You’re not supposed to keep hens & ducks together, they’re both entirely different species, with very different needs & habits, ie hens go to roost at dusk, but ducks are quite nocturnal & stay up very late, disturbing the hens. Ducks also require a different shape coop, with a wider door opening, as unlike hens (going out one by one), ducks will rush through together & could injure themselves. Ducks also need a different ladder (having webbed feet). Most importantly, as your ducks mature, if you have drakes they will attempt to have intercourse with anything & could become very sexually aggressive towards your hens – & could even kill them.

  9. Sophie says

    Thanks for your article, very helpful! Recently added 3 hens to my flock of 3. Have a sectioned off part of the run, which I’ve now put the 2 meanies in, so the newbies and 1 existing hen have the remainder of the run. When they go out into the garden I let them all out, newbies just stay away from the flock.
    Question I have though is why should they be separated if they are going to fight when they are put together anyway?

    • The Happy Chicken Coop says

      Hi Sophie,

      In my experience it helps to reduce the amount of fighting when they are introduced…

      Claire

  10. French Hens says

    I have a rooster and a bully hen who are super mean, it is our only rooster and he came at the same time as this hen, and they team up against the weakest ones. Pecking, banning from food etc. One hen has already died, because she was evidently not eating and then picked up an infection, so was too weak to fight against it.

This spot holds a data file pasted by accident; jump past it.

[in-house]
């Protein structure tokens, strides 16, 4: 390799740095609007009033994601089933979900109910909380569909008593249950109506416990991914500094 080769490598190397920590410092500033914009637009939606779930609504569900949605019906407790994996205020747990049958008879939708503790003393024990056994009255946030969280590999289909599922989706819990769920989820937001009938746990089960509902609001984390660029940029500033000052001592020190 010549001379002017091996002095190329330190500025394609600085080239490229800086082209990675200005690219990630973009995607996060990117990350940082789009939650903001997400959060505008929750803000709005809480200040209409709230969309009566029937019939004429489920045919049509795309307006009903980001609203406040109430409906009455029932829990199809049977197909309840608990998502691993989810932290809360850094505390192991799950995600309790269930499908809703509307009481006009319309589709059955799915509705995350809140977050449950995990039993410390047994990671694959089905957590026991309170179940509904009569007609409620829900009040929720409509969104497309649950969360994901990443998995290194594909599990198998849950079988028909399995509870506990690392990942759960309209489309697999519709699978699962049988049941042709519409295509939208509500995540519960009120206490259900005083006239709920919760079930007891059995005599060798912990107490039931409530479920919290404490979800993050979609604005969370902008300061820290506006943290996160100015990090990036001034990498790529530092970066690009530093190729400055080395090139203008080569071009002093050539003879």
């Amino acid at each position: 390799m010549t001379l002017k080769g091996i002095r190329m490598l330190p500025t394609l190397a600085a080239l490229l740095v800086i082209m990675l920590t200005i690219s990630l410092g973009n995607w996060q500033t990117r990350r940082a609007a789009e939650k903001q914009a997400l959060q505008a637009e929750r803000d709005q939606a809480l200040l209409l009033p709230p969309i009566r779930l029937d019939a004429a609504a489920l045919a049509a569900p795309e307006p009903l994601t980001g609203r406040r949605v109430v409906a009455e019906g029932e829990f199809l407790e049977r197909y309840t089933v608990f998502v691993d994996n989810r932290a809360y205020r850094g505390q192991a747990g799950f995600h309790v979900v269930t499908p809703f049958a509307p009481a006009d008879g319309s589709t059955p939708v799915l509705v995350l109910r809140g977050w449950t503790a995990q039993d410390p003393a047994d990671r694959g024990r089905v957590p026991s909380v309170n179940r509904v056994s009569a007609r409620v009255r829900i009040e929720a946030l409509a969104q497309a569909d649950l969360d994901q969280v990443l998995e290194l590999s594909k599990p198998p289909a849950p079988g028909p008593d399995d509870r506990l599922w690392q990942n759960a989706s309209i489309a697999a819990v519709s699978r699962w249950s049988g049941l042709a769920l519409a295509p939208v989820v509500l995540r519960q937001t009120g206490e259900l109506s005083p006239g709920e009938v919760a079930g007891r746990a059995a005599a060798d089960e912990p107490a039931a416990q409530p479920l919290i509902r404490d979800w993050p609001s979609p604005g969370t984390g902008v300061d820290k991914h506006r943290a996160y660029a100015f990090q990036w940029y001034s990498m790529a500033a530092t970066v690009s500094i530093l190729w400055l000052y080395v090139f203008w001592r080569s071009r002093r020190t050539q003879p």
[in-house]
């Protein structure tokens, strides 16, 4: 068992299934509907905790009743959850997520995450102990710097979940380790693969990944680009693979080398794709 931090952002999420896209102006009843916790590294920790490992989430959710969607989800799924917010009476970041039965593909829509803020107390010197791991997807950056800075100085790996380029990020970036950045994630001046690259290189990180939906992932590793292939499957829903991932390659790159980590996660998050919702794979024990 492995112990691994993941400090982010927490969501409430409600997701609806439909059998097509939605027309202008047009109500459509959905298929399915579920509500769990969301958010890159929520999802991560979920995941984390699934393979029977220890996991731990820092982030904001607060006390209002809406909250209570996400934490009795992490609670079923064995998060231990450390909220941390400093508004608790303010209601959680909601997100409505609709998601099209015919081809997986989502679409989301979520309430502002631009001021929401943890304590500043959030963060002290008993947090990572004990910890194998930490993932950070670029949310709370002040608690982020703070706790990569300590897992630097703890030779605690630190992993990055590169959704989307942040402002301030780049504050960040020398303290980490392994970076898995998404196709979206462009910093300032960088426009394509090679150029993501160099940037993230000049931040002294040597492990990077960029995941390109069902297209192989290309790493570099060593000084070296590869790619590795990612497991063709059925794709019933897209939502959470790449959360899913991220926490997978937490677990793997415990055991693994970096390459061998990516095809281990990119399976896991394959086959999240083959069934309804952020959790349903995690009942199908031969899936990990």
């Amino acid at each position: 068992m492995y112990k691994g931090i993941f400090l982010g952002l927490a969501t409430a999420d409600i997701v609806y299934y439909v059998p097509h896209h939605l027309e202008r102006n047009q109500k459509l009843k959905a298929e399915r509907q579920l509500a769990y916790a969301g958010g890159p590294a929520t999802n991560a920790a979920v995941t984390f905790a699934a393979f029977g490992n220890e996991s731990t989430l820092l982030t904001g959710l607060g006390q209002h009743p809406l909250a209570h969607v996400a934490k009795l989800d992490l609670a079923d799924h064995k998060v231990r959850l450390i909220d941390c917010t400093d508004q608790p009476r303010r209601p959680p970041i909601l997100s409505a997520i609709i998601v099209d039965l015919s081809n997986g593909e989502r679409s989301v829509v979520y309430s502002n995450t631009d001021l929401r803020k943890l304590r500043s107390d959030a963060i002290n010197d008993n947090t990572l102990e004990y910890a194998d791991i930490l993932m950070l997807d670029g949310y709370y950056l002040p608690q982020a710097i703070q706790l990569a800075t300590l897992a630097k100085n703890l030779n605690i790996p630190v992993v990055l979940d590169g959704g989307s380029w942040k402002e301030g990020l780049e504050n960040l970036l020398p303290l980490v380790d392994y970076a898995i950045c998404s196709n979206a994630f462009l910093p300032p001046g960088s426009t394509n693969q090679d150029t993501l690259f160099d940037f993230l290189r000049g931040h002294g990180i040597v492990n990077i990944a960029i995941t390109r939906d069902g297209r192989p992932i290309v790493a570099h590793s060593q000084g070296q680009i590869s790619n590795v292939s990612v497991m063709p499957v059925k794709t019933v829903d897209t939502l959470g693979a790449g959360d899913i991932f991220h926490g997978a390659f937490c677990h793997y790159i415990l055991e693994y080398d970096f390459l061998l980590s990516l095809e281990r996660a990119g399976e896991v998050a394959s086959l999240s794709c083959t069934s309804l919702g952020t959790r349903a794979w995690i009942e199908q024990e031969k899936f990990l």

Now a point of lay that we introduced 6 weeks ago (carefully along with her sister), is going the same way 🙁 She never had any contact with the other bird that died, so we know it isn’t a contagious thing. Also all the other birds are ok.

    The only thing we can work out is the rooster and the bully hen are so aggressive that she is too scared to eat. She has lost weight. We have her isolated now, feeding her vitamins and yoghurt etc to try and build her up but I am scared she is going to die too. What suggestions would you have for this situation? Sorry for the long post!

    • The Happy Chicken Coop says

      Hi French,

      Unfortunately sometimes you do just get super mean ‘bully’ hens. Have you tried removing them from your flock and reintroducing them to try to move them down the pecking order?

      Claire

  11. Cindy says